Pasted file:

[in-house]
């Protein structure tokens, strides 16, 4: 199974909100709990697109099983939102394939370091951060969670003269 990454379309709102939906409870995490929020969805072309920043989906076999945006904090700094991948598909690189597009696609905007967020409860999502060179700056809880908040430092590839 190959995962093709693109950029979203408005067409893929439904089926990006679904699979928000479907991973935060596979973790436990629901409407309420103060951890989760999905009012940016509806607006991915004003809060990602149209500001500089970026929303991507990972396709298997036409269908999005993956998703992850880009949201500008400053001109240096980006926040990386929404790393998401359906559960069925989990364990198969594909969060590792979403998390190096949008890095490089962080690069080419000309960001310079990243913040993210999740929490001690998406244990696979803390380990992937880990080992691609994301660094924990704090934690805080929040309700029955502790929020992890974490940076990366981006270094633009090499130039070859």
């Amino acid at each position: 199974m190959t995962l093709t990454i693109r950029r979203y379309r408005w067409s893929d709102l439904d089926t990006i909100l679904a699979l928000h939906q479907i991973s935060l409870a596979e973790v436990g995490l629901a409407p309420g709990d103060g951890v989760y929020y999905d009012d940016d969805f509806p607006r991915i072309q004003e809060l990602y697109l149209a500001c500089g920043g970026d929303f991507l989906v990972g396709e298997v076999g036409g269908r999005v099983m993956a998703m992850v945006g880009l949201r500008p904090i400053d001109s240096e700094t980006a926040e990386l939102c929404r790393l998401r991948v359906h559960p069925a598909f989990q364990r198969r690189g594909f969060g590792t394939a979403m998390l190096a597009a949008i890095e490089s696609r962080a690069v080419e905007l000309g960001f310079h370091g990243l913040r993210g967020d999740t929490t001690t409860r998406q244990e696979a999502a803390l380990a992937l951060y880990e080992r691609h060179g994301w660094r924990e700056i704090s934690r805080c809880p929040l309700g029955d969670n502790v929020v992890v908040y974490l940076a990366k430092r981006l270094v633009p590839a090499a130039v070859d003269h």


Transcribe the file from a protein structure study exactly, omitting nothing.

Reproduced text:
[in-house]
């Protein structure tokens, strides 16, 4: 199974909100709990697109099983939102394939370091951060969670003269 990454379309709102939906409870995490929020969805072309920043989906076999945006904090700094991948598909690189597009696609905007967020409860999502060179700056809880908040430092590839 190959995962093709693109950029979203408005067409893929439904089926990006679904699979928000479907991973935060596979973790436990629901409407309420103060951890989760999905009012940016509806607006991915004003809060990602149209500001500089970026929303991507990972396709298997036409269908999005993956998703992850880009949201500008400053001109240096980006926040990386929404790393998401359906559960069925989990364990198969594909969060590792979403998390190096949008890095490089962080690069080419000309960001310079990243913040993210999740929490001690998406244990696979803390380990992937880990080992691609994301660094924990704090934690805080929040309700029955502790929020992890974490940076990366981006270094633009090499130039070859």
């Amino acid at each position: 199974m190959t995962l093709t990454i693109r950029r979203y379309r408005w067409s893929d709102l439904d089926t990006i909100l679904a699979l928000h939906q479907i991973s935060l409870a596979e973790v436990g995490l629901a409407p309420g709990d103060g951890v989760y929020y999905d009012d940016d969805f509806p607006r991915i072309q004003e809060l990602y697109l149209a500001c500089g920043g970026d929303f991507l989906v990972g396709e298997v076999g036409g269908r999005v099983m993956a998703m992850v945006g880009l949201r500008p904090i400053d001109s240096e700094t980006a926040e990386l939102c929404r790393l998401r991948v359906h559960p069925a598909f989990q364990r198969r690189g594909f969060g590792t394939a979403m998390l190096a597009a949008i890095e490089s696609r962080a690069v080419e905007l000309g960001f310079h370091g990243l913040r993210g967020d999740t929490t001690t409860r998406q244990e696979a999502a803390l380990a992937l951060y880990e080992r691609h060179g994301w660094r924990e700056i704090s934690r805080c809880p929040l309700g029955d969670n502790v929020v992890v908040y974490l940076a990366k430092r981006l270094v633009p590839a090499a130039v070859d003269h």